# Can we use Fubini's Theorem?

Is there any special technique to deal with the distribution of sum of two random variables where they are not independent?

For example I have concluded that if $X =_p W$ and $Y=_pZ$ ($=_p$ means having same distribution) then these two sum must be equal

$$\ \int_{t}P({X+Y< t<W+Z}) = \int_t P({W+Z< t< X+Y}) .$$

But I don't know how to do it technically. It seems to be true by intuition!

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What do you mean by $=_p$? – martini Nov 2 '12 at 10:23
means having same distributions – peanut Nov 3 '12 at 4:34
It would be interesting to know how you have concluded that .../... these two probabilities must be equal, since they are not always equal. – Did Nov 3 '12 at 10:38
Actually my conclusion was $$\ \int_t P({X+Y< t<W+Z}) = \int_t P({W+Z< t< X+Y}) .$$ and I thought that maybe the integrand are equal ( as a stronger guess!) – peanut Nov 3 '12 at 10:38
Briefly put, the pointwise version fails (as demonstrated by @martini) but the integrated version holds (see my answer). – Did Nov 3 '12 at 10:59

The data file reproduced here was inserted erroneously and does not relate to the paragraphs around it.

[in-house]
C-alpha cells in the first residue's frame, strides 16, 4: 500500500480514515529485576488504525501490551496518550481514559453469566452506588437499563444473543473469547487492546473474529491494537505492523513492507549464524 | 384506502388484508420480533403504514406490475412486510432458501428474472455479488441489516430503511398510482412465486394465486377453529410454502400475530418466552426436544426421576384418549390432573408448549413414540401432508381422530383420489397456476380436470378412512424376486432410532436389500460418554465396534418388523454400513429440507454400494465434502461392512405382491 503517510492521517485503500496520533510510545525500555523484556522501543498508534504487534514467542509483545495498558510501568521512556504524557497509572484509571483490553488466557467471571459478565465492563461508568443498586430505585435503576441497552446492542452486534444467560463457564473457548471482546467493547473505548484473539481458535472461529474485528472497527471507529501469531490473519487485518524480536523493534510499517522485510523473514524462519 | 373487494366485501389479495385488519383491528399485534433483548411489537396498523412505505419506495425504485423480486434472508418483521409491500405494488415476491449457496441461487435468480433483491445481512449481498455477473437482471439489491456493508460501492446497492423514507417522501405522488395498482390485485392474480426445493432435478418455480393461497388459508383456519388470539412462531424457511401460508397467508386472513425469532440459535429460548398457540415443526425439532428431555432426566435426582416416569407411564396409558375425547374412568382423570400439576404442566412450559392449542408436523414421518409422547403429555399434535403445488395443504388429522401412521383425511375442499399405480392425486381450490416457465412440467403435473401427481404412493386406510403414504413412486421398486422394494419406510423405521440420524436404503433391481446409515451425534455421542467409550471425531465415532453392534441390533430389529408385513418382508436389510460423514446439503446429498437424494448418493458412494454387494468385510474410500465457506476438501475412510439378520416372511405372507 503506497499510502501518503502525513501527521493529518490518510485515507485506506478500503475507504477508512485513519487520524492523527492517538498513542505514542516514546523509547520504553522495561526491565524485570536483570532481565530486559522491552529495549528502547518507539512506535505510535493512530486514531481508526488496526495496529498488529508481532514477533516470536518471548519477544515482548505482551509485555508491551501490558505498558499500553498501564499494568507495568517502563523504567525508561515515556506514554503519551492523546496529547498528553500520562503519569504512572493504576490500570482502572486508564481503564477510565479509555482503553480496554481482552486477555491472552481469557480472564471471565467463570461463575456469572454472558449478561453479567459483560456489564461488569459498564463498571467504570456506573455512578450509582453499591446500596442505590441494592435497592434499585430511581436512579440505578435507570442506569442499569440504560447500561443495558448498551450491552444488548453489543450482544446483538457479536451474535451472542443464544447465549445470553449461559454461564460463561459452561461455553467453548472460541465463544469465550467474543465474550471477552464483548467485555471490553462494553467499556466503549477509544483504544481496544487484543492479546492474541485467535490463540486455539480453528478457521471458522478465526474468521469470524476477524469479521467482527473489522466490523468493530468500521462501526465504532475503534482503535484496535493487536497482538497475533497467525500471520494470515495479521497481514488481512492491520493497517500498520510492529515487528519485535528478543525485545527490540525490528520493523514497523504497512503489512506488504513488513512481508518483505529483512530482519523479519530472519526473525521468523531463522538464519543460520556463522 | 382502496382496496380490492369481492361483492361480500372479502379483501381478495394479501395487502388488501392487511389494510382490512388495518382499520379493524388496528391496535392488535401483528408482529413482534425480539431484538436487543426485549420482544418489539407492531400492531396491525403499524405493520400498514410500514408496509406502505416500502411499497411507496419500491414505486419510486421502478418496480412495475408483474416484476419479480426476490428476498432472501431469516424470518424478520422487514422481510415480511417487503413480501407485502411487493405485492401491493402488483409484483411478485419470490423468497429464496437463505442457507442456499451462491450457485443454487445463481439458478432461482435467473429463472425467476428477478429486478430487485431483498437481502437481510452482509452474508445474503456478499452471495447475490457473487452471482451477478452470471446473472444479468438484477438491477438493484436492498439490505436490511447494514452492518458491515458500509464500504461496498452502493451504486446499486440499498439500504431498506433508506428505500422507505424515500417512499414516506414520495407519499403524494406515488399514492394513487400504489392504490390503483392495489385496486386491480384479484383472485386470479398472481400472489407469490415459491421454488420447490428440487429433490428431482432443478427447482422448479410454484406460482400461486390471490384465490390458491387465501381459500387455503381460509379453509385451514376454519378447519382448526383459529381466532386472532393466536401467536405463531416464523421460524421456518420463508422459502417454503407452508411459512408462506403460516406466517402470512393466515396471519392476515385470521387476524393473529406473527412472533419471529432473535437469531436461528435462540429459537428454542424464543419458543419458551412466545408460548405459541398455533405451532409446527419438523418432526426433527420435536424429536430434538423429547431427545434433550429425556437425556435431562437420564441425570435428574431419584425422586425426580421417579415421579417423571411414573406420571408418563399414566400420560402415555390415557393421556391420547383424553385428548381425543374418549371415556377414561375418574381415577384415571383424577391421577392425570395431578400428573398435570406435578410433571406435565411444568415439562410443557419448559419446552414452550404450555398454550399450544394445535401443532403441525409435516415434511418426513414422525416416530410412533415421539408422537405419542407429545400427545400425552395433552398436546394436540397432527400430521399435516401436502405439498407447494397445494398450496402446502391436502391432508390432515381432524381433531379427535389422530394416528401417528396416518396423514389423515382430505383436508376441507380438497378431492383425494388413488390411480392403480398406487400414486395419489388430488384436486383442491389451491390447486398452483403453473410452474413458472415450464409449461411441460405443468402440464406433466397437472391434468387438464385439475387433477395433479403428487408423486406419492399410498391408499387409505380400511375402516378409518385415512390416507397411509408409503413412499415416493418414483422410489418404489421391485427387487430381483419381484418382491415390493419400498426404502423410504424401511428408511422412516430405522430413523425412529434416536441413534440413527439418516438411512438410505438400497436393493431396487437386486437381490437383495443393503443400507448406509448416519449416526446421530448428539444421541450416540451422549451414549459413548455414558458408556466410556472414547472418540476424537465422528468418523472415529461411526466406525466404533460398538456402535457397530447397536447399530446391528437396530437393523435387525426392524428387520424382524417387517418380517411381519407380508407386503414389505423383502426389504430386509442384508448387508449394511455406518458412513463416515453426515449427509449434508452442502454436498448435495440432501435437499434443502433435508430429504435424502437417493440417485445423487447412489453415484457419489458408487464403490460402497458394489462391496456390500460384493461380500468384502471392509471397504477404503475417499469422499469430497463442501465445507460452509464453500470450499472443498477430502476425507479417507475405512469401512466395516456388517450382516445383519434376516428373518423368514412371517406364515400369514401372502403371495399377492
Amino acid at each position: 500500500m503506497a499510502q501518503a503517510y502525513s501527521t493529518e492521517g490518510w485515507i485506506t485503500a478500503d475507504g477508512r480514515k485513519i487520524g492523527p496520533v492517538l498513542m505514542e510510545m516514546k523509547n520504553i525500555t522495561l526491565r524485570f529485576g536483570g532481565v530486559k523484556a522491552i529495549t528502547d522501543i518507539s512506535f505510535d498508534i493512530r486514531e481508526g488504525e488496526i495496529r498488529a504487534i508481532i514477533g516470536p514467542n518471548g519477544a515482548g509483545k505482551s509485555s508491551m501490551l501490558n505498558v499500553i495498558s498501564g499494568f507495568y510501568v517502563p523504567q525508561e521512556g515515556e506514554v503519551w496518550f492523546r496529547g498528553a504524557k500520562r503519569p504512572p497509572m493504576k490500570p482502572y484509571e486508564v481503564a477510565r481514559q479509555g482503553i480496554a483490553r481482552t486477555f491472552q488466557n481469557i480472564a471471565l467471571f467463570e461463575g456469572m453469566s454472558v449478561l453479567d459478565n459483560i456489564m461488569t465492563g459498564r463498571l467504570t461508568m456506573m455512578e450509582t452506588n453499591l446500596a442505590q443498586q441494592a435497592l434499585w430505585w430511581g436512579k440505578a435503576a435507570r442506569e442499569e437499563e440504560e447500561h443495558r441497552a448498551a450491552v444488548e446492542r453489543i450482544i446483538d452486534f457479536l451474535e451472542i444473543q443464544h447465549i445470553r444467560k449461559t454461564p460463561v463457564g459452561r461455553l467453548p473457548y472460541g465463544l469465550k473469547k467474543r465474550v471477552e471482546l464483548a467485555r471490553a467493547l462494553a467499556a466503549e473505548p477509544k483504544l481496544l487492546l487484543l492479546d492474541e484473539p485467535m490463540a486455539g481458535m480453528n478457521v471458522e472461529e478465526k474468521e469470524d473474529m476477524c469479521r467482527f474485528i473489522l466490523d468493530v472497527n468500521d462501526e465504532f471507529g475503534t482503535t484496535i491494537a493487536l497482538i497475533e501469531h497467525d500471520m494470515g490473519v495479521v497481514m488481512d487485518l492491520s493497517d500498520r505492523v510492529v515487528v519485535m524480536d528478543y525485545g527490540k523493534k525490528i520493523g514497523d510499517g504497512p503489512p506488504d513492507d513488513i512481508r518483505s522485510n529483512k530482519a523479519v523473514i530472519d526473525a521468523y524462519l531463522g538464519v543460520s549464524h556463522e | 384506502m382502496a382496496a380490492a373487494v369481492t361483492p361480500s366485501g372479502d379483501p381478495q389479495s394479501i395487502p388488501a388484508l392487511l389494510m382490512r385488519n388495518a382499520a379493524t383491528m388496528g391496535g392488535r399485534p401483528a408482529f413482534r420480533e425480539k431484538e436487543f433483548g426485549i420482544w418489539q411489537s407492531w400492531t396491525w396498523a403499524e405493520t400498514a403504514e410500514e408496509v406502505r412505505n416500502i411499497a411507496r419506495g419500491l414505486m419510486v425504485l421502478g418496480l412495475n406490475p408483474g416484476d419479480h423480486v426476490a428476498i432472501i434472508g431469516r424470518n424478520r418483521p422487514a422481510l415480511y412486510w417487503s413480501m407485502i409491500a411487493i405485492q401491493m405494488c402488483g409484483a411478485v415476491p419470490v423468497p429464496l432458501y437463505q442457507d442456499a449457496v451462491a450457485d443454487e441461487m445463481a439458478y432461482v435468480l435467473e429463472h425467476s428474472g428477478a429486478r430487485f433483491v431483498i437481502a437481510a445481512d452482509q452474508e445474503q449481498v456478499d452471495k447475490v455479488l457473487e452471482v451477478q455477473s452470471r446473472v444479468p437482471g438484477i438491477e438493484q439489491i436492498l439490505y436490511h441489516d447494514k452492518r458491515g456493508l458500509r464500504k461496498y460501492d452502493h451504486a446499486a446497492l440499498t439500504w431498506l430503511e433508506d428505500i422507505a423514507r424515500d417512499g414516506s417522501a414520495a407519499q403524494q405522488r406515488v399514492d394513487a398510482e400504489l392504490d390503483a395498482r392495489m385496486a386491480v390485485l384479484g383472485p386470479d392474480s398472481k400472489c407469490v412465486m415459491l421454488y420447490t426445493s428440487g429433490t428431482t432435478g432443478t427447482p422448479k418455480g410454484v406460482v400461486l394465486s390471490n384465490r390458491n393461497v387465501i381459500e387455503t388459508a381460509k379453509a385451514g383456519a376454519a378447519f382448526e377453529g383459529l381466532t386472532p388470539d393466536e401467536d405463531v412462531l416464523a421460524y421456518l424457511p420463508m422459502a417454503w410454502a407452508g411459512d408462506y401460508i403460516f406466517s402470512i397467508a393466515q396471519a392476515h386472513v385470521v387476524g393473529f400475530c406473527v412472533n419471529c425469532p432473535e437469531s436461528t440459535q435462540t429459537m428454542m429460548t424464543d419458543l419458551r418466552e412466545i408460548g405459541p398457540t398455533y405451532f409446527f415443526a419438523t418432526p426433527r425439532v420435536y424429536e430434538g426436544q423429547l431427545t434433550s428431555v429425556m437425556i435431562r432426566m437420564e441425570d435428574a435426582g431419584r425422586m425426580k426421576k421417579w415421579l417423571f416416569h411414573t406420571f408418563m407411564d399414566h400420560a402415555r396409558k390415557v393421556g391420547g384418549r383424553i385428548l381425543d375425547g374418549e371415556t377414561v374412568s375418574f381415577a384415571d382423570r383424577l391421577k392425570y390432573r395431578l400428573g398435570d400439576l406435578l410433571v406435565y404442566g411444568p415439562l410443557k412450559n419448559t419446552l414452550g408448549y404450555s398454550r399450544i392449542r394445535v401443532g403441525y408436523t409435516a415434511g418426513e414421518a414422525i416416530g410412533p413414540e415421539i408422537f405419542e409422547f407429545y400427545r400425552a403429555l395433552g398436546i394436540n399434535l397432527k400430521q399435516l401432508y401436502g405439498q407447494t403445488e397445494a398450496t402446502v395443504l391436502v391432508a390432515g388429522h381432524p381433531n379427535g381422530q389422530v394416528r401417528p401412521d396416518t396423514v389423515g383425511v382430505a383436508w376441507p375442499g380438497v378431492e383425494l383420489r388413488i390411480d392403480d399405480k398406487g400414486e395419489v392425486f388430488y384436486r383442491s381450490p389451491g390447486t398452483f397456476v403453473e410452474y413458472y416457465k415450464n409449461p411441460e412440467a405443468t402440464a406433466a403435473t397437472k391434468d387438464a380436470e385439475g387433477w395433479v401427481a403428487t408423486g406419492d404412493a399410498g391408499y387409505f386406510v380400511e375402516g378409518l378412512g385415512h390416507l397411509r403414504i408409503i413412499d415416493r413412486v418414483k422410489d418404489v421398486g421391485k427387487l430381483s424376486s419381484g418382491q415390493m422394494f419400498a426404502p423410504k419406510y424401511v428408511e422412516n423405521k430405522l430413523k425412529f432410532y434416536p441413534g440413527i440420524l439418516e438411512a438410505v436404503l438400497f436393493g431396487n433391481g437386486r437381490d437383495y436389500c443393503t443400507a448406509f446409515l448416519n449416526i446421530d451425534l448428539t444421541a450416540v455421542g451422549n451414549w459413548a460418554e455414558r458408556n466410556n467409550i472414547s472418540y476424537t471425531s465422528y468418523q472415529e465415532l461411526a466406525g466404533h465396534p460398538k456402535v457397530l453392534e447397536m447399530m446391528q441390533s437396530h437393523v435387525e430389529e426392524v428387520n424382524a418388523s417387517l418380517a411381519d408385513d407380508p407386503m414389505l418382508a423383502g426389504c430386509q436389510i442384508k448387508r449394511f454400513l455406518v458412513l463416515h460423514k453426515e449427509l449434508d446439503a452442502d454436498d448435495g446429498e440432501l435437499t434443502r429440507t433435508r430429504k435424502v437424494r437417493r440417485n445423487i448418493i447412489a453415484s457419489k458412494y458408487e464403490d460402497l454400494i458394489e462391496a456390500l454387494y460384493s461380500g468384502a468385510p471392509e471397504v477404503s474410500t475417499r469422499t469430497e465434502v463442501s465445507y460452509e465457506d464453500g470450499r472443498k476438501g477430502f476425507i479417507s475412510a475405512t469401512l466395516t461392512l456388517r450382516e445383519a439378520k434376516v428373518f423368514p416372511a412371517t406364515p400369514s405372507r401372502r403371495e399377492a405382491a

On $\Omega = [0,1]$ with the Lebesgue measure, let $X(\omega) = W(\omega) = Z(\omega)=\omega$ and $Y(\omega) = 1- \omega$. Then all four variables are uniformly $[0,1]$-distributed. We have, that $X+Y$ is constant, and $W+Z$ is uniformly $[0,2]$-distributed. No, for say $t= \frac 12$ we have $P\left(X+Y < \frac 12 < W+Z \right) = P\left(1 < \frac 12 < W+Z \right) = 0$ and $P\left(W+Z < \frac 12 < X+Y \right) = P\left(W+Z < \frac 12 < 1 \right) = P\left[0,\frac 14\right) = \frac 14$
Thanks but my fault! The main phrase was the integral of both sides on $t$ from $-/inf$ to $+/inf$. I have updated the right one – peanut Nov 3 '12 at 10:42
Considering $U=X+Y$ and $V=W+Z$, the LHS is $$\int_{-\infty}^{+\infty}\mathbb P(U\lt t\lt V)\,\mathrm dt=\mathbb E((V-U)^+),$$ and the RHS is $$\int_{-\infty}^{+\infty}\mathbb P(V\lt t\lt U)\,\mathrm dt=\mathbb E((U-V)^+).$$ The LHS and the RHS coincide as soon as $\mathbb E(U)=\mathbb E(V)$ since, for every integrable random variable $R$, $\mathbb E(R)=\mathbb E(R^+)-\mathbb E((-R)^+)$. Finally, $X\stackrel{(d)}{=}W$ and $Y\stackrel{(d)}{=}Z$ hence, if all these random variables are integrable, then $\mathbb E(X)=\mathbb E(W)$ and $\mathbb E(Y)=\mathbb E(Z)$, which implies $\mathbb E(U)=\mathbb E(V)$, hence we are done.